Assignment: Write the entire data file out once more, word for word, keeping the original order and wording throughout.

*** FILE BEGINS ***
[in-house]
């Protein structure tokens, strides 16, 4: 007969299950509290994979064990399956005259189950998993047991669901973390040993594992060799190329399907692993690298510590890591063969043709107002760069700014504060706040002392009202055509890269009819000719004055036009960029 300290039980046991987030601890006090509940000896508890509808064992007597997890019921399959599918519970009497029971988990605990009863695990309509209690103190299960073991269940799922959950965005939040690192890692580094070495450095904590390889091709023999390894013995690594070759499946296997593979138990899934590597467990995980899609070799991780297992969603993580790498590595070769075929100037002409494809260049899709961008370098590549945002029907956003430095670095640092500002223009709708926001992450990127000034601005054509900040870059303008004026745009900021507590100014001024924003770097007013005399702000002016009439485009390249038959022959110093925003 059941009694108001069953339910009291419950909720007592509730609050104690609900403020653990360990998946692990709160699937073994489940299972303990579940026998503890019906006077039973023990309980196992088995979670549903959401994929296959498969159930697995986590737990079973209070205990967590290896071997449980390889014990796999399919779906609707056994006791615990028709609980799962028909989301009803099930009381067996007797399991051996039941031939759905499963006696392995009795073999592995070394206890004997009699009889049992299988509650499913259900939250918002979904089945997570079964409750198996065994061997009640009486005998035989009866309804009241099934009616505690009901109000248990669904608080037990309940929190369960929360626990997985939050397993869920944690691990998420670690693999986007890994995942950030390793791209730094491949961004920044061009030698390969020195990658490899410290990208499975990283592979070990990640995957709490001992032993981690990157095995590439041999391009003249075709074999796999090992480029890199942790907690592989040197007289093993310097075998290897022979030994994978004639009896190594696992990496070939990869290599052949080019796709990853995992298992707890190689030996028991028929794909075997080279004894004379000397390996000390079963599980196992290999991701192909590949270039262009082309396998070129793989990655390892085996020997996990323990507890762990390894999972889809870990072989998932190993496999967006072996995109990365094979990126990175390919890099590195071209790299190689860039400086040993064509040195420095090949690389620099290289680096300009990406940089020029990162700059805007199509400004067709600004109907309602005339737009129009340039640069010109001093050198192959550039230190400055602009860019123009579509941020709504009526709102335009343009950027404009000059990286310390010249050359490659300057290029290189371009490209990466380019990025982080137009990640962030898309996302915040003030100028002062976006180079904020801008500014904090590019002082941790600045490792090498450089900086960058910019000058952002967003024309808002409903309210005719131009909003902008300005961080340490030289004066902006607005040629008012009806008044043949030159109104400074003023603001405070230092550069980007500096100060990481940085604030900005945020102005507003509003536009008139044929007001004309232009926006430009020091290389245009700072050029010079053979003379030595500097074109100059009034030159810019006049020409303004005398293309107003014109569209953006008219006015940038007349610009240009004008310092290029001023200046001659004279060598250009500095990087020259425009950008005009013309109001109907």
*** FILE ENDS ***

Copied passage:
[in-house]
């Protein structure tokens, strides 16, 4: 007969299950509290994979064990399956005259189950998993047991669901973390040993594992060799190329399907692993690298510590890591063969043709107002760069700014504060706040002392009202055509890269009819000719004055036009960029 300290039980046991987030601890006090509940000896508890509808064992007597997890019921399959599918519970009497029971988990605990009863695990309509209690103190299960073991269940799922959950965005939040690192890692580094070495450095904590390889091709023999390894013995690594070759499946296997593979138990899934590597467990995980899609070799991780297992969603993580790498590595070769075929100037002409494809260049899709961008370098590549945002029907956003430095670095640092500002223009709708926001992450990127000034601005054509900040870059303008004026745009900021507590100014001024924003770097007013005399702000002016009439485009390249038959022959110093925003 059941009694108001069953339910009291419950909720007592509730609050104690609900403020653990360990998946692990709160699937073994489940299972303990579940026998503890019906006077039973023990309980196992088995979670549903959401994929296959498969159930697995986590737990079973209070205990967590290896071997449980390889014990796999399919779906609707056994006791615990028709609980799962028909989301009803099930009381067996007797399991051996039941031939759905499963006696392995009795073999592995070394206890004997009699009889049992299988509650499913259900939250918002979904089945997570079964409750198996065994061997009640009486005998035989009866309804009241099934009616505690009901109000248990669904608080037990309940929190369960929360626990997985939050397993869920944690691990998420670690693999986007890994995942950030390793791209730094491949961004920044061009030698390969020195990658490899410290990208499975990283592979070990990640995957709490001992032993981690990157095995590439041999391009003249075709074999796999090992480029890199942790907690592989040197007289093993310097075998290897022979030994994978004639009896190594696992990496070939990869290599052949080019796709990853995992298992707890190689030996028991028929794909075997080279004894004379000397390996000390079963599980196992290999991701192909590949270039262009082309396998070129793989990655390892085996020997996990323990507890762990390894999972889809870990072989998932190993496999967006072996995109990365094979990126990175390919890099590195071209790299190689860039400086040993064509040195420095090949690389620099290289680096300009990406940089020029990162700059805007199509400004067709600004109907309602005339737009129009340039640069010109001093050198192959550039230190400055602009860019123009579509941020709504009526709102335009343009950027404009000059990286310390010249050359490659300057290029290189371009490209990466380019990025982080137009990640962030898309996302915040003030100028002062976006180079904020801008500014904090590019002082941790600045490792090498450089900086960058910019000058952002967003024309808002409903309210005719131009909003902008300005961080340490030289004066902006607005040629008012009806008044043949030159109104400074003023603001405070230092550069980007500096100060990481940085604030900005945020102005507003509003536009008139044929007001004309232009926006430009020091290389245009700072050029010079053979003379030595500097074109100059009034030159810019006049020409303004005398293309107003014109569209953006008219006015940038007349610009240009004008310092290029001023200046001659004279060598250009500095990087020259425009950008005009013309109001109907």